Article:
Naval History and Heritage Command

National Museum of the U.S. Navy

U.S. Navy Nurse Corps

Before United States' entry into World War II, following the Japanese Attack on Pearl Harbor, U.S. Navy Nurses were serving around the world.  The nurses serving in the Philippines were caught in the Japanese thrust eastward and 11 nurses were captured by the Japanese in January 1941.  They were held at the Los Banos Interment Camp until being rescued in Februrary 1945.   On February 28, 1944, the Navy Nurse Corps was designated full military rank by Public Law 238.   Sue D. Dauser, the Director of the Navy Nurse Corps received a full commission in the rank of Captain, thereby becoming the first female in the Navy holding the rank.   In March 1945, Navy Flight Nurse, Ensign Jane Kendleigh became the first nurse to serve in a combat area when she arrived to assist the wounded Marines after the Battle for Iwo Jima.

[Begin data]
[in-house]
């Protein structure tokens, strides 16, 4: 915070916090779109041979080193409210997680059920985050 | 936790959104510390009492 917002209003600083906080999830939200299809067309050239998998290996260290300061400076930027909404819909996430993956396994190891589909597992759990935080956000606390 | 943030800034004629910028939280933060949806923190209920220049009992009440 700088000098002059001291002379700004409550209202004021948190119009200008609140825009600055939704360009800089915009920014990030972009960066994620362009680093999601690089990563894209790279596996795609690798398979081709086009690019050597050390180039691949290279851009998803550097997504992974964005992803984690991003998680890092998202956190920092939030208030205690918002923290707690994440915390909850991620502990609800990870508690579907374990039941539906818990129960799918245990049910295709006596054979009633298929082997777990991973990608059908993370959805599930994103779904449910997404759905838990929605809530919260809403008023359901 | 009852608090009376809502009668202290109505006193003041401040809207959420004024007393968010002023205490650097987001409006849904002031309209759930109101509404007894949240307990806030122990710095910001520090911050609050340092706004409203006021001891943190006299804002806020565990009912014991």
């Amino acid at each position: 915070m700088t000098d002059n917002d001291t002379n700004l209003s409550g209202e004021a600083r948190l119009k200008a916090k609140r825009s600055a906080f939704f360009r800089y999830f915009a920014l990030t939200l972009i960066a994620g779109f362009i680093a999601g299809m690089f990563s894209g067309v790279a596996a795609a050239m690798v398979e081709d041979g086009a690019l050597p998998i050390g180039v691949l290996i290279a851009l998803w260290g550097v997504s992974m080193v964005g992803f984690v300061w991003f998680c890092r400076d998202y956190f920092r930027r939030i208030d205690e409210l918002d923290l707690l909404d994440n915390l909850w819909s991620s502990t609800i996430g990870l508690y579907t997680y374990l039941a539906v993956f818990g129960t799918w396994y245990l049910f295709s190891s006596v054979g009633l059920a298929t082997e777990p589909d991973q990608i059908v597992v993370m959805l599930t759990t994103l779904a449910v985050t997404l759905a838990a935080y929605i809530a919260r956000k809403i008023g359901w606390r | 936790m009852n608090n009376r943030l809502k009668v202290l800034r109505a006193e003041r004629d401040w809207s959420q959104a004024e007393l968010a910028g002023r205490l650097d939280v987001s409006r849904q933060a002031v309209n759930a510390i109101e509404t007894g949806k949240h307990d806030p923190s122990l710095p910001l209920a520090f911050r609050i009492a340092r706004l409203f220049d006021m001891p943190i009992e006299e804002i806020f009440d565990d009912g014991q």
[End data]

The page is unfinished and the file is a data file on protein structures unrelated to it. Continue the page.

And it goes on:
Other Resources:

NMUSN Women in the U.S. Navy Pamphlet

NHHC Women in the U.S. Navy Focus

NHHC Navy Nurses in the Philippines

Image:  80-G-K-13652:  U.S. Navy Nurse Indoctrination School, Norfolk Navy Yard, Virginia, October 1943.   Reviewing officers at a nurse's parade.  Official U.S. Navy photograph, now in the collections of the National Archives.